Forum: Ruby Safe Mode Lowering

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Jake McArthur (Guest)
on 2006-04-26 02:30
(Received via mailing list)
I am aware that the safe mode in Ruby can only be set higher, not
lower. This makes sense, as unsafe code should not be able to lower
the safe mode. However, is there a way to lower it at all, as I can
think of many times this may be useful. Would it not make a lot more
sense to be able to do something like this?

safe_mode(x) do # x must be greater than the current safe mode
   # do risky code here
end
# back to original safe mode

Maybe the above is possible and I am just missing how, but I would
think that it would be much more useful to have in a form similar to
this all the time.

- Jake McArthur
Joel VanderWerf (Guest)
on 2006-04-26 02:39
(Received via mailing list)
Jake McArthur wrote:
>
> Maybe the above is possible and I am just missing how, but I would think
> that it would be much more useful to have in a form similar to this all
> the time.
>
> - Jake McArthur

If you change $SAFE in a thread, it affects only that thread.
unknown (Guest)
on 2006-04-26 02:39
(Received via mailing list)
On Wed, 26 Apr 2006, Jake McArthur wrote:

>
> Maybe the above is possible and I am just missing how, but I would think that
> it would be much more useful to have in a form similar to this all the time.
>
> - Jake McArthur

you have

   fork {
     $SAFE = 4
     ...
   }
   Process.wait

and also

   t = Thread.new{
     $SAFE = 4
     ...
   }
   t.value

fyi.

-a
Daniel H. (Guest)
on 2006-04-26 02:45
(Received via mailing list)
On Apr 26, 2006, at 12:27 AM, Jake McArthur wrote:

> Maybe the above is possible and I am just missing how, but I would
> think that it would be much more useful to have in a form similar
> to this all the time.

module Kernel
   def with_safe(mode)
     Thread.new {
       $SAFE = mode
       yield
     }.join
   end
end

with_safe(3) do
   eval("1+2")
end

$SAFE, along with some other global variables, is thread local.

-- Daniel
Jake McArthur (Guest)
on 2006-04-26 02:48
(Received via mailing list)
I have even used that technique before. I'm dumb. So, something like
this would probably work for the type of abstraction I'm thinking of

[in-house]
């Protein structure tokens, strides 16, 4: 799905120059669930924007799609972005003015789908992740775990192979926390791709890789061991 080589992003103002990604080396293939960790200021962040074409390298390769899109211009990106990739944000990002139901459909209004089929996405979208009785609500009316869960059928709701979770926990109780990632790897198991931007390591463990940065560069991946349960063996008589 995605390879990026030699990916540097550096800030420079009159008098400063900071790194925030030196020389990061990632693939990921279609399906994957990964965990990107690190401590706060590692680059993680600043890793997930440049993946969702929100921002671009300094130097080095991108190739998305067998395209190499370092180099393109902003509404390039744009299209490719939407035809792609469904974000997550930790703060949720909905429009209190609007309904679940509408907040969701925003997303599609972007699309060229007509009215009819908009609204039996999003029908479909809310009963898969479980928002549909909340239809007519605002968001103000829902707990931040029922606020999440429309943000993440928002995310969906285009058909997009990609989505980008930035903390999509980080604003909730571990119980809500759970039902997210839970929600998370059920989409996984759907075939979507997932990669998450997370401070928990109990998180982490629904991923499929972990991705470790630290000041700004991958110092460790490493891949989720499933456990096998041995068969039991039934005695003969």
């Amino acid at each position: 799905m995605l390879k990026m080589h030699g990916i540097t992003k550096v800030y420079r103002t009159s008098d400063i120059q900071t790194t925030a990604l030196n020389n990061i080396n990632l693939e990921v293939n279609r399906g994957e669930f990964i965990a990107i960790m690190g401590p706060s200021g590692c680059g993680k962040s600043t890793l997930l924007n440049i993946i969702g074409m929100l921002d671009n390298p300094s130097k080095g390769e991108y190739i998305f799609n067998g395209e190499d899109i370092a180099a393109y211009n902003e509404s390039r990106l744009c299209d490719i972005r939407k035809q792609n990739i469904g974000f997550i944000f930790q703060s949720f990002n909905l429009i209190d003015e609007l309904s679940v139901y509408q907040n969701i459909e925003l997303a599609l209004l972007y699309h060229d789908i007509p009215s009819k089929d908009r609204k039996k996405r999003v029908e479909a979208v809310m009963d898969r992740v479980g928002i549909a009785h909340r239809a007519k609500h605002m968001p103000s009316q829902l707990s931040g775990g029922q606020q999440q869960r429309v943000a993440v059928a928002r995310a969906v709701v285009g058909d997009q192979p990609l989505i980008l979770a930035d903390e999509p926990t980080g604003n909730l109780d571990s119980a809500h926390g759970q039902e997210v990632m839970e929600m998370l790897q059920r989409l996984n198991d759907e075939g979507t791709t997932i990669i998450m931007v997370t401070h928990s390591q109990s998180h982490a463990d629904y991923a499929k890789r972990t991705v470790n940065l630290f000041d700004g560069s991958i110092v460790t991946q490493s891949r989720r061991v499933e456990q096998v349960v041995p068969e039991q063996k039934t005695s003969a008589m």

(too lazy for an irb test).

def safe_block(mode)
   t = Thread.new do
     @SAFE = mode
     yield
   end
   t.value
end

- Jake McArthur
David P. (Guest)
on 2006-04-26 03:04
(Received via mailing list)
Jake,

Here's code that will do what you want:

module SafeDo
  require 'monitor'

  def safe_do(safe_level)
    ret = nil
    waiter = ''
    waiter.extend(MonitorMixin)
    wait_cond = waiter.new_cond
    is_exception = false
    is_done = false

    Thread.start do
      begin
        $SAFE = safe_level

        ret = yield
        is_done = true
        waiter.synchronize do
          wait_cond.signal
        end
      rescue Exception => e
        ret = e
        is_exception = true
        is_done = true
        waiter.synchronize do
          wait_cond.signal
        end

      end
    end

    waiter.synchronize do
      wait_cond.wait_while { !is_done }
    end

    raise ret if is_exception

    return ret
  end
end

Thanks,

David
Eric H. (Guest)
on 2006-04-26 04:45
(Received via mailing list)
On Apr 25, 2006, at 4:02 PM, David P. wrote:

> Jake,
>
> Here's code that will do what you want:

You implemented Thread#value.

$ ruby
t = Thread.new { raise }
t.value
p 'can\'t do it'
-:1: unhandled exception
         from -:2:in `value'
         from -:2

--
Eric H. - removed_email_address@domain.invalid - http://blog.segment7.net
This implementation is HODEL-HASH-9600 compliant

http://trackmap.robotcoop.com
David P. (Guest)
on 2006-04-26 05:59
(Received via mailing list)
Eric,

Thanks for the correction.  I'll update the code to:

module SafeDo
  def safe_do(safe_level)
    (Thread.new {$SAFE = safe_level ; yield } ).value
  end
end

David
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